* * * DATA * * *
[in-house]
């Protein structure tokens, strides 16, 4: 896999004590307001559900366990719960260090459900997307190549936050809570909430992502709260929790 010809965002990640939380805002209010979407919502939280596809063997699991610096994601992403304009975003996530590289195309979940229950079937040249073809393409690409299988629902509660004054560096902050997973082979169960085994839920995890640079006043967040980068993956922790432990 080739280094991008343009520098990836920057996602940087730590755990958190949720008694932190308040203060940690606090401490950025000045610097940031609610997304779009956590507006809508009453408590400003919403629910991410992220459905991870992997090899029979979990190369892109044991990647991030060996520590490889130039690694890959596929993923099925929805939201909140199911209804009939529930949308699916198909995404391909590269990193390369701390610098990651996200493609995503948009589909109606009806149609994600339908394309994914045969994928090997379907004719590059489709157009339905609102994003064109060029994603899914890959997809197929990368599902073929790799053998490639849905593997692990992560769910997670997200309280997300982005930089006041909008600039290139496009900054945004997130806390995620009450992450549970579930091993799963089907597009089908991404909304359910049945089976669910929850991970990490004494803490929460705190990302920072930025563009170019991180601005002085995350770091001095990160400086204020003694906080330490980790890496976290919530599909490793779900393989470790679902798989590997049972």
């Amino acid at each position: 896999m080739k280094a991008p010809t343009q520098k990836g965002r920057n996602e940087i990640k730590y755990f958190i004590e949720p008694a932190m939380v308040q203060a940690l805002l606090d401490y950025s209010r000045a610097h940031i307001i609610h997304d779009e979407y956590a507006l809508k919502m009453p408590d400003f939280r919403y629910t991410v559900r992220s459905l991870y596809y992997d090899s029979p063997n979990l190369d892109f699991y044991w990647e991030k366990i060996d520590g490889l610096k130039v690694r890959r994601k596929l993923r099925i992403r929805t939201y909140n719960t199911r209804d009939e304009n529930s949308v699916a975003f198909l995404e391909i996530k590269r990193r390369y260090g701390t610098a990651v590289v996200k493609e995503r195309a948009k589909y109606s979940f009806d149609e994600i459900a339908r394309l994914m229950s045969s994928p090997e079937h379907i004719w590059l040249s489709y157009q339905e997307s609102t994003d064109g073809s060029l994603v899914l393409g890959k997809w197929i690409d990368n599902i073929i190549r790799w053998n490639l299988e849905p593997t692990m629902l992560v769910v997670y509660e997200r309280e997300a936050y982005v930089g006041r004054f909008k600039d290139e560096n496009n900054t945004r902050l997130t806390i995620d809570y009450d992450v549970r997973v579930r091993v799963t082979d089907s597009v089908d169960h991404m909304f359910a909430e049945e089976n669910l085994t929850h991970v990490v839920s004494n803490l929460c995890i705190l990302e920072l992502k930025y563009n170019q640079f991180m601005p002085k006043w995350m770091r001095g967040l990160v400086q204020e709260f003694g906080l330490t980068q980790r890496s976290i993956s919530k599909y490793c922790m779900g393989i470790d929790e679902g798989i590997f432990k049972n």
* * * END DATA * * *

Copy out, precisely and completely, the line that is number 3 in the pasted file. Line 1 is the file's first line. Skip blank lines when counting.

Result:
């Amino acid at each position: 896999m080739k280094a991008p010809t343009q520098k990836g965002r920057n996602e940087i990640k730590y755990f958190i004590e949720p008694a932190m939380v308040q203060a940690l805002l606090d401490y950025s209010r000045a610097h940031i307001i609610h997304d779009e979407y956590a507006l809508k919502m009453p408590d400003f939280r919403y629910t991410v559900r992220s459905l991870y596809y992997d090899s029979p063997n979990l190369d892109f699991y044991w990647e991030k366990i060996d520590g490889l610096k130039v690694r890959r994601k596929l993923r099925i992403r929805t939201y909140n719960t199911r209804d009939e304009n529930s949308v699916a975003f198909l995404e391909i996530k590269r990193r390369y260090g701390t610098a990651v590289v996200k493609e995503r195309a948009k589909y109606s979940f009806d149609e994600i459900a339908r394309l994914m229950s045969s994928p090997e079937h379907i004719w590059l040249s489709y157009q339905e997307s609102t994003d064109g073809s060029l994603v899914l393409g890959k997809w197929i690409d990368n599902i073929i190549r790799w053998n490639l299988e849905p593997t692990m629902l992560v769910v997670y509660e997200r309280e997300a936050y982005v930089g006041r004054f909008k600039d290139e560096n496009n900054t945004r902050l997130t806390i995620d809570y009450d992450v549970r997973v579930r091993v799963t082979d089907s597009v089908d169960h991404m909304f359910a909430e049945e089976n669910l085994t929850h991970v990490v839920s004494n803490l929460c995890i705190l990302e920072l992502k930025y563009n170019q640079f991180m601005p002085k006043w995350m770091r001095g967040l990160v400086q204020e709260f003694g906080l330490t980068q980790r890496s976290i993956s919530k599909y490793c922790m779900g393989i470790d929790e679902g798989i590997f432990k049972n």